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El Paso County Colorado District 49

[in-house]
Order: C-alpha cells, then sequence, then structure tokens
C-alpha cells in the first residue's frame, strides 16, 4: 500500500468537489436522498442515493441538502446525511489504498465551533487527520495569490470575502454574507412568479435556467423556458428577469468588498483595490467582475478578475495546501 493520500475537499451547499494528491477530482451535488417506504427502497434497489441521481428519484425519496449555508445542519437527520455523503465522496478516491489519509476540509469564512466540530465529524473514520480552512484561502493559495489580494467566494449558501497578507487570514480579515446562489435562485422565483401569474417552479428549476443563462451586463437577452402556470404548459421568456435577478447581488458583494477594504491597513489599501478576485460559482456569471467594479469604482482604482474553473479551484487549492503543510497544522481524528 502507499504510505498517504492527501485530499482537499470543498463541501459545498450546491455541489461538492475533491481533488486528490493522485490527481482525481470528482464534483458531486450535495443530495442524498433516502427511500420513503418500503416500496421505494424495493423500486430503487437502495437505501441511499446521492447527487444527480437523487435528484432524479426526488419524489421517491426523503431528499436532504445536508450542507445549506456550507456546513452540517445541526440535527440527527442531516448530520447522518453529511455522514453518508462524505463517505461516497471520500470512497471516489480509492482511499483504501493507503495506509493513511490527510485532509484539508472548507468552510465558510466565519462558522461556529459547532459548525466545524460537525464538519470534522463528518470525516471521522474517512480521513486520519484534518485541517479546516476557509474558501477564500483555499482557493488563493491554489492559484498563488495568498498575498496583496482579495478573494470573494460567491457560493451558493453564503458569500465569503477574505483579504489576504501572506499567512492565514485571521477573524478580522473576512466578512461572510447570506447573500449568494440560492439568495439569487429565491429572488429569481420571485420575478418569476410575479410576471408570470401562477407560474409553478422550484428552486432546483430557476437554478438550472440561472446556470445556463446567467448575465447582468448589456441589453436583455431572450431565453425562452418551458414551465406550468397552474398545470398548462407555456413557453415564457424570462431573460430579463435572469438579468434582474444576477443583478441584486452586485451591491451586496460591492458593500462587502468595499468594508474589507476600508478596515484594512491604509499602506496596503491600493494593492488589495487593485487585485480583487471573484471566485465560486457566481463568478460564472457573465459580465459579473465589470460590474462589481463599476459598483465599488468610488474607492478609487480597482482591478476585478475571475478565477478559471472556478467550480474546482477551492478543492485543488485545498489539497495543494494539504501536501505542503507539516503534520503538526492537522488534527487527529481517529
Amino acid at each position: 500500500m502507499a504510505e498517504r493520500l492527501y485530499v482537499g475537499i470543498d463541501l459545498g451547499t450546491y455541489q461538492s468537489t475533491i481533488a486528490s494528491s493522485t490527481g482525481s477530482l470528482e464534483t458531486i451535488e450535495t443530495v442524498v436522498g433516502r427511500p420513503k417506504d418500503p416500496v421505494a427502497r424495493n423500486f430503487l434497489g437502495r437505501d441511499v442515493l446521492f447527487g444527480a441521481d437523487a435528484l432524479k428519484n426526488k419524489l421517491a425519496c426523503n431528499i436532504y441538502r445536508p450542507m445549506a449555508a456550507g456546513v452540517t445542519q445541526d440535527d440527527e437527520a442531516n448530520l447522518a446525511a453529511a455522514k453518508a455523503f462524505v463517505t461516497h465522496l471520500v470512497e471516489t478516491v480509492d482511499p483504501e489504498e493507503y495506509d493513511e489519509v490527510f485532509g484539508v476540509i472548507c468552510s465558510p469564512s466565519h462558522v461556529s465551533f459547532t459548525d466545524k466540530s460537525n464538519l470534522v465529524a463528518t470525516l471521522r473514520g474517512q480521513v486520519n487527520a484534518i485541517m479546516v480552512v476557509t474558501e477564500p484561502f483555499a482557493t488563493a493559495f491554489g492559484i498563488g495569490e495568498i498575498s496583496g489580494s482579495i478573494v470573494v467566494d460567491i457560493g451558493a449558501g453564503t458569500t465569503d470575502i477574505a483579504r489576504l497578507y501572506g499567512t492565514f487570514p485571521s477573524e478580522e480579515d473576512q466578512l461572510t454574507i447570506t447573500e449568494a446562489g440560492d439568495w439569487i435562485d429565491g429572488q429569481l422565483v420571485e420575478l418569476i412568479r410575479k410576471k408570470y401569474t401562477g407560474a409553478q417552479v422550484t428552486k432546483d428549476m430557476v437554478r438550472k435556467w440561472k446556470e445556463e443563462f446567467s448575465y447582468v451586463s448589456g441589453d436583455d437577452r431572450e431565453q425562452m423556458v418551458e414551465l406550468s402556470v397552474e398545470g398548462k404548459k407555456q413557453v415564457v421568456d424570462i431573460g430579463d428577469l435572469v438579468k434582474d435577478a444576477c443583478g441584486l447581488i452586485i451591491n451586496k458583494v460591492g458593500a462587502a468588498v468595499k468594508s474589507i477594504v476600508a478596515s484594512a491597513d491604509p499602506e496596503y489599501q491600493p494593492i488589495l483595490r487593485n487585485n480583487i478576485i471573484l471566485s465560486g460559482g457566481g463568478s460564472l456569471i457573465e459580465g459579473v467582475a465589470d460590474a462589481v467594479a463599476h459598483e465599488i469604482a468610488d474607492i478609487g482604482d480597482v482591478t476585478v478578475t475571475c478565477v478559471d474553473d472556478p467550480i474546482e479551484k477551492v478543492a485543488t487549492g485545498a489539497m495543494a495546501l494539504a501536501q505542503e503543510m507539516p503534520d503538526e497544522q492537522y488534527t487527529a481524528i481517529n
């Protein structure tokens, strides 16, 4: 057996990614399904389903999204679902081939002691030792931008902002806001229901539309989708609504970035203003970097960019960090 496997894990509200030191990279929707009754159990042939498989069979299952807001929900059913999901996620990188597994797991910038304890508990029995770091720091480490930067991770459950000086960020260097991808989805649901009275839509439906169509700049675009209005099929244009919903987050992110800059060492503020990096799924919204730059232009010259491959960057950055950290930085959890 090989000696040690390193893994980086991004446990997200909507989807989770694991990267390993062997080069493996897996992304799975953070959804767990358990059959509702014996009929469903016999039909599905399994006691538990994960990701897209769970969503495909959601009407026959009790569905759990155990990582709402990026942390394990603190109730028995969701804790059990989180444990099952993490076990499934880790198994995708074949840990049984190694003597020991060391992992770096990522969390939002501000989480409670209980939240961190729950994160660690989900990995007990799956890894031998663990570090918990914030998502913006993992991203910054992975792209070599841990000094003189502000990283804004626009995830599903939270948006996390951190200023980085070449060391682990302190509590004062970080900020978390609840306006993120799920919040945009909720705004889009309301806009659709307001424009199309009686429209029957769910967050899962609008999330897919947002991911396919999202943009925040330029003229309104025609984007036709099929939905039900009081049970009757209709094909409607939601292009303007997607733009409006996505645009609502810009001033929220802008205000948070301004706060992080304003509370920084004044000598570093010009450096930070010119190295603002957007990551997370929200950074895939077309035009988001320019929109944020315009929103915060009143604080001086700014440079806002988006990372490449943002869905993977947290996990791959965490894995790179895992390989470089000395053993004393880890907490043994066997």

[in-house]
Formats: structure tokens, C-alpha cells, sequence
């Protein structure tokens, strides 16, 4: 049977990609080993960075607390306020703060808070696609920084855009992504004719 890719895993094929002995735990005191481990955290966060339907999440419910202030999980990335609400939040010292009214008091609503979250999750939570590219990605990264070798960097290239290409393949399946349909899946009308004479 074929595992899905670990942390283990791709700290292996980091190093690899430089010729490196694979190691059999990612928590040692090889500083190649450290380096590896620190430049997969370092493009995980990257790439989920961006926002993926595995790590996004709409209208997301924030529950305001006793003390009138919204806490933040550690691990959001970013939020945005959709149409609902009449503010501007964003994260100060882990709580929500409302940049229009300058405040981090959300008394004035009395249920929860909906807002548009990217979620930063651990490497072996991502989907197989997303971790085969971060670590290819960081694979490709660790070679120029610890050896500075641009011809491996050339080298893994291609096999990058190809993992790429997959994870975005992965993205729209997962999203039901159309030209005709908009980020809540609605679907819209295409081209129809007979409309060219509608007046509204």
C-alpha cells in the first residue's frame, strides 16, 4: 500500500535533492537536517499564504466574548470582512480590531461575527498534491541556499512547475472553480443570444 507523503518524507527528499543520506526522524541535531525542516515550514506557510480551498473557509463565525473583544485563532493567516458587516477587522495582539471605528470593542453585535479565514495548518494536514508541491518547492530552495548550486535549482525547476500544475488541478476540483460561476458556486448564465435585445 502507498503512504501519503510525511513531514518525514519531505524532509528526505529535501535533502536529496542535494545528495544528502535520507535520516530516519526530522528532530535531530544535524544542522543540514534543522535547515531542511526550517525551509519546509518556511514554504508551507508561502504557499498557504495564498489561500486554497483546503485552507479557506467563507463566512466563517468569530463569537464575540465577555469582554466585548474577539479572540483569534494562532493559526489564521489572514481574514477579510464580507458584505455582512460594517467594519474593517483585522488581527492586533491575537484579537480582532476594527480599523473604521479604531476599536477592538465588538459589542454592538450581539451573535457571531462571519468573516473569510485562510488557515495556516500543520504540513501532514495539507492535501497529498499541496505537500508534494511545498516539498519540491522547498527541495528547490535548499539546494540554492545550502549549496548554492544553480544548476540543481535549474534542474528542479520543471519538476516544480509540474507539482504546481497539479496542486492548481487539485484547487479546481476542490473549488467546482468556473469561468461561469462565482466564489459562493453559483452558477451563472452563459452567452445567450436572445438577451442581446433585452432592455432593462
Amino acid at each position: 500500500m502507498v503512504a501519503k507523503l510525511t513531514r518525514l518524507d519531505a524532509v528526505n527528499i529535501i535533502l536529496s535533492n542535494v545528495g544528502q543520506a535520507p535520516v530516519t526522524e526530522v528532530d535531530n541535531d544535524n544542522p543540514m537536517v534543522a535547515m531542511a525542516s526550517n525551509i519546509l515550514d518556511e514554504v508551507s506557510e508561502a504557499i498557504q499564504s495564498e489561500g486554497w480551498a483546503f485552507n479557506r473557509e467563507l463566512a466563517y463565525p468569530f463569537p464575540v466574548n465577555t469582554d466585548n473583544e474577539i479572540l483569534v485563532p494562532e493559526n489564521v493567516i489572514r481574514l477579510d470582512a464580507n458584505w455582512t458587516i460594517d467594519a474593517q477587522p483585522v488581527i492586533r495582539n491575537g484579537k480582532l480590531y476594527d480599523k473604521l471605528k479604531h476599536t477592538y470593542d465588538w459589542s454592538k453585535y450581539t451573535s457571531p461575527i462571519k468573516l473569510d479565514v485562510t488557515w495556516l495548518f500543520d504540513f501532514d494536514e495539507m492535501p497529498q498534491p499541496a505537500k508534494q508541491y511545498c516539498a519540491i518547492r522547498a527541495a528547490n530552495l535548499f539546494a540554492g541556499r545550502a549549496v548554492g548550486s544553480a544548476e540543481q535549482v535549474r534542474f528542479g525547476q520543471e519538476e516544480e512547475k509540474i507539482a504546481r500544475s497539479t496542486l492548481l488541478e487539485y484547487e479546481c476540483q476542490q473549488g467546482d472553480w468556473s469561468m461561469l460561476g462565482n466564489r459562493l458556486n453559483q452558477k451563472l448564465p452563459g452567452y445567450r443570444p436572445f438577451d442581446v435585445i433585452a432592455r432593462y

The rule of law.Sounds like a clichÈ, doesn’t it? Who could be against “the rule of law?” Based on sad experience, just about every decision maker in government, except me. Why? Politicians don’t like laws that exist to limit government and to restrain politicians.Let’s start with Civics 101. The “supreme Law of the Land” is the U.S. Constitution. See Article VI. Next in the list are federal statutes and treaties made pursuant to that Constitution. Then state constitutions, state laws, local laws, and local governmental resolutions, in that order. Nowhere in this simplified hierarchy do you find “opinions” of judges, who are NOT in the legislative branch or legislating business, much less “advice” of attorneys, who also have no honest role in making public policy.El Paso County stands this legal structure on its head. According to board practice, the HIGHEST legal authority is our county attorney, who recently admitted in a public hearing that he had studied constitutional law very little since his second year of law school. Their next HIGHEST law is past county resolutions. Below them, we find state statutes passed by the general assembly, then federal laws, and at the bottom of the heap, the U.S. Constitution.Why is this remarkable? When a county commissioner or most any public official is sworn into office in this state, he or she must publicly pledge before “the ever living God” to obey the federal and state constitutions. Taking that oath is state law. No part of the oath covers obedience to courts or attorneys. Yet, in public policy disputes, it is usually lawyers who dominate discussions and control outcomes. (Remember it was only lawyers who ordered Terry Schiavo to be killed.)Why this default? Because few elected officials have ever bothered to READ the documents they publicly swore to uphold. I find that deception depressing. Their oath is a meaningless ritual, a quaint precondition to getting a paycheck. Attorneys and judges have upended the true priorities, and twisted the rule of law into the rule of lawyers. Close enough for government work, eh?Most elected officials did not go to law school. They feel inadequate to understand, much less join, discussions of legalities. So they delegate fidelity to their sacred oath to lawyers, whom they wrongly appoint as custodians of the law. In fact, constitutions and the rule of law belong to all of us. Each citizen and certainly each elected official has a moral and legal duty to read, understand, and honor them.Today, lazy politicians “feel” that constitutions are unrealistic, vague, cobwebbed documents filled with high-sounding platitudes no longer relevant to present problems. That is their lame rationale for violating their oaths of office. It is also the basis for liberal lies, quoted even by local elected officials, that our written U.S. Constitution is a “living” document which can be “adapted to modern needs” at any time, simply by violating it. People who promote this rot subvert our hard-won legacy of limited government. They are America’s enemies, and unfit for office.Here are three recent county examples of lawlessness. A state statute requires property taxes for all past years must be paid by applicants seeking final approval prior to construction. The board holds a public hearing to grant or deny such approval. Taxes must be paid “at the time of approval by the board of county commissioners.” Yet the board is intentionally violating that law, saying the statute SHOULD say “at the time of recording” the documents, which could be a year later, after other events.In other words, the word “approval” really means “recording” to them, and the state legislature should be ignored. Why? Because that’s the way the county has always done it! In fact, the county passed a resolution allowing it to violate state law, and put that resolution above state law! The county attorney admitted publicly that the statute had a “plain meaning,” the one I am following, but that meaning did not have to be obeyed! Sadly, I am the only commissioner who now honors that state law, and refuses to vote for final approval when back taxes are owed.Second example: Article I, section 8 of the U.S. Constitution specifies the few and limited powers of the federal government. Founding Fathers, like James Madison, known as “The Father of the Constitution,” said repeatedly Congress had only those powers expressly delegated to it. The Tenth Amendment in the Bill of Rights states the following:“The powers not delegated to the United States by the Constitution, nor prohibited by it to the States, are reserved to the States respectively, or to the people.”Yet my colleagues vote repeatedly to solicit and accept illegal federal funds (paid for by you and me) for federal programs prohibited by the Constitution. Homeless shelters, gasoline spill prevention, job training, bulletproof vests, aid to state parks, welfare handouts – none of these programs is an authorized federal responsibility.One colleague said he understood my view, but argued if we didn’t take the federal funds, they would go to some other county. Think about that. Translated, it means if we don’t take stolen money and participate in illegality, we won’t get our share of the loot, which would go to someone else aiding and abetting the burglar. This colleague publicly supports “family values.” Do you still wonder why we have a federal deficit, which is routinely decried by local politicians? Addicts will say and do anything to keep getting their fix.My response to him was and remains, “Good! Let others receive stolen property. I will honor Exodus 20: 15, which commands, “Thou shalt not steal.” It doesn’t say “Thou shalt not steal small amounts,” or “Thou shalt not steal unless you’re wearing a suit, or have been elected to office.”In public discussion, the county attorney and a commissioner defended this corrupt conspiracy against the Constitution, actually saying, “There are a lot of lawyers in our nation’s capital. They must have studied this and decided it was legal.” In other words, we should delegate our duty to obey our oath to faceless bureaucrats in D.C. We have replaced the government of the Declaration of Independence, instituted “to secure these rights” of “life, liberty, and the pursuit of happiness,” with government based on the Communist Manifesto, designed to steal and “redistribute the wealth.” Disgraceful!Last example. County resolutions now limit display of firearms on county property. To “display” means to make visible, even in a holster. The term does not cover “brandishing” or “menacing,” which refers to a hostile act of pointing of a firearm at someone and is properly a violation of state law already. The right to keep and bear (display) arms is guaranteed in the state (Article II, section 13) and federal (Second Amendment) constitutions. That means we must protect this public right on public access property, and rescind county resolutions violating that right. Honoring our oath, we have no choice.Yet the rest of the board has a hard time with this, even though a majority promised in writing to repeal the county resolutions. See Some now suggest the constitution apply only in some public areas (!) so others can remain “gun-free” (i.e. constitution-free) zones, perhaps as a result of a recent poll of county directors and employees. The constitution is subject to no checkerboard application, and to no poll.Some say we must protect the emotional sensitivities of county employees, which outweighs obedience to the plain meaning of both federal and state constitutions.Constitutional rights cannot be balanced away by emotions, feelings, or fears.I posted the federal and state constitutions on my Web site, Resolve to read them; they were written for you. Many people died so that you could live in freedom under their protection. Shouldn’t you know and defend your rights? Don’t you owe America’s fallen heroes at least that much respect?There are thousands of examples of governmental lawlessness. Maybe now you can grasp why political insiders despise and excoriate me. Maybe now you understand why I quit practicing law 25 years ago. I am proud to call myself a “recovering attorney.” I am proud to be “a traitor to his class.”Contact me at (719) 520-6412, by email at, or by writing me at 27 E. Vermijo Ave. Colo. Spgs. CO 80903.YOUR county commissioner,Douglas BruceOn April 21, Douglas Bruce offered the county $1 million for the Atrium Building downtown. The offer was refused!Note: Doug Bruce to hold public meetingCounty Commissioner Douglas Bruce will hold a public meeting on May 7 at 9:45 a.m. at Stetson Hills Police Station. The police station is located on Tutt Boulevard (east on Barnes Road from Powers Boulevard. Commissioner Bruce will report on county issues and listen to constituent comments and suggestions. Questions on any county issue are welcome. Refreshments will be served.